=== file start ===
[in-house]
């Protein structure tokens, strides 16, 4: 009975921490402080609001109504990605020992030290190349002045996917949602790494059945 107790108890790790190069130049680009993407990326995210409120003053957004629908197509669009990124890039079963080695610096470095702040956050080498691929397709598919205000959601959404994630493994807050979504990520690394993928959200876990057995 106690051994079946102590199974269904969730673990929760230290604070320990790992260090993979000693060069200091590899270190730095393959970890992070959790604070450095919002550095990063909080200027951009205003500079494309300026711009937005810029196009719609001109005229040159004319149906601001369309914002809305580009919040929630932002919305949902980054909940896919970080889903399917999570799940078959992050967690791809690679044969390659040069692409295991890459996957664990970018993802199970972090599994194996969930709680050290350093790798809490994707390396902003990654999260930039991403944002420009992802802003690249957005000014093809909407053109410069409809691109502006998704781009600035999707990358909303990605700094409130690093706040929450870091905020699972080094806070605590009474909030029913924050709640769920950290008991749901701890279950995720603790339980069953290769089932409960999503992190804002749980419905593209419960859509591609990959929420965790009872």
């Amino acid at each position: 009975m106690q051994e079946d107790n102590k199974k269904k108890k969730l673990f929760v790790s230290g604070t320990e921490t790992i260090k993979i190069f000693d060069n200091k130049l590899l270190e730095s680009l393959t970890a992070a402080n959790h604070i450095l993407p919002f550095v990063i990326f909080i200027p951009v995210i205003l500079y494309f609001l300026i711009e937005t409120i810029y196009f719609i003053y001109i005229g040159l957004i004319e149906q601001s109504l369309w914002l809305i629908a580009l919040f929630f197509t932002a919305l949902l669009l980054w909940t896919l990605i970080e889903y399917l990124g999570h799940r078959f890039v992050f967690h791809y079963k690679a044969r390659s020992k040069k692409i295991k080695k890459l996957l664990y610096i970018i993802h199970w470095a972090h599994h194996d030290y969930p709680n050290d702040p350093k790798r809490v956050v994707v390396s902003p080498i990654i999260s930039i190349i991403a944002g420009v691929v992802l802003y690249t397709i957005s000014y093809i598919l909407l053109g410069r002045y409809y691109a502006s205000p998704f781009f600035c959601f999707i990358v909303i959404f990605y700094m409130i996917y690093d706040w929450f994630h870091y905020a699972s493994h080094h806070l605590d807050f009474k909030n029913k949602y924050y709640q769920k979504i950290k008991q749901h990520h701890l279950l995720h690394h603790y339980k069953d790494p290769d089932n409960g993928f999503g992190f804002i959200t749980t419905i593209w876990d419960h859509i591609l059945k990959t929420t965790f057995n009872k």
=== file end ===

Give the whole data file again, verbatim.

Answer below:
[in-house]
């Protein structure tokens, strides 16, 4: 009975921490402080609001109504990605020992030290190349002045996917949602790494059945 107790108890790790190069130049680009993407990326995210409120003053957004629908197509669009990124890039079963080695610096470095702040956050080498691929397709598919205000959601959404994630493994807050979504990520690394993928959200876990057995 106690051994079946102590199974269904969730673990929760230290604070320990790992260090993979000693060069200091590899270190730095393959970890992070959790604070450095919002550095990063909080200027951009205003500079494309300026711009937005810029196009719609001109005229040159004319149906601001369309914002809305580009919040929630932002919305949902980054909940896919970080889903399917999570799940078959992050967690791809690679044969390659040069692409295991890459996957664990970018993802199970972090599994194996969930709680050290350093790798809490994707390396902003990654999260930039991403944002420009992802802003690249957005000014093809909407053109410069409809691109502006998704781009600035999707990358909303990605700094409130690093706040929450870091905020699972080094806070605590009474909030029913924050709640769920950290008991749901701890279950995720603790339980069953290769089932409960999503992190804002749980419905593209419960859509591609990959929420965790009872």
């Amino acid at each position: 009975m106690q051994e079946d107790n102590k199974k269904k108890k969730l673990f929760v790790s230290g604070t320990e921490t790992i260090k993979i190069f000693d060069n200091k130049l590899l270190e730095s680009l393959t970890a992070a402080n959790h604070i450095l993407p919002f550095v990063i990326f909080i200027p951009v995210i205003l500079y494309f609001l300026i711009e937005t409120i810029y196009f719609i003053y001109i005229g040159l957004i004319e149906q601001s109504l369309w914002l809305i629908a580009l919040f929630f197509t932002a919305l949902l669009l980054w909940t896919l990605i970080e889903y399917l990124g999570h799940r078959f890039v992050f967690h791809y079963k690679a044969r390659s020992k040069k692409i295991k080695k890459l996957l664990y610096i970018i993802h199970w470095a972090h599994h194996d030290y969930p709680n050290d702040p350093k790798r809490v956050v994707v390396s902003p080498i990654i999260s930039i190349i991403a944002g420009v691929v992802l802003y690249t397709i957005s000014y093809i598919l909407l053109g410069r002045y409809y691109a502006s205000p998704f781009f600035c959601f999707i990358v909303i959404f990605y700094m409130i996917y690093d706040w929450f994630h870091y905020a699972s493994h080094h806070l605590d807050f009474k909030n029913k949602y924050y709640q769920k979504i950290k008991q749901h990520h701890l279950l995720h690394h603790y339980k069953d790494p290769d089932n409960g993928f999503g992190f804002i959200t749980t419905i593209w876990d419960h859509i591609l059945k990959t929420t965790f057995n009872k």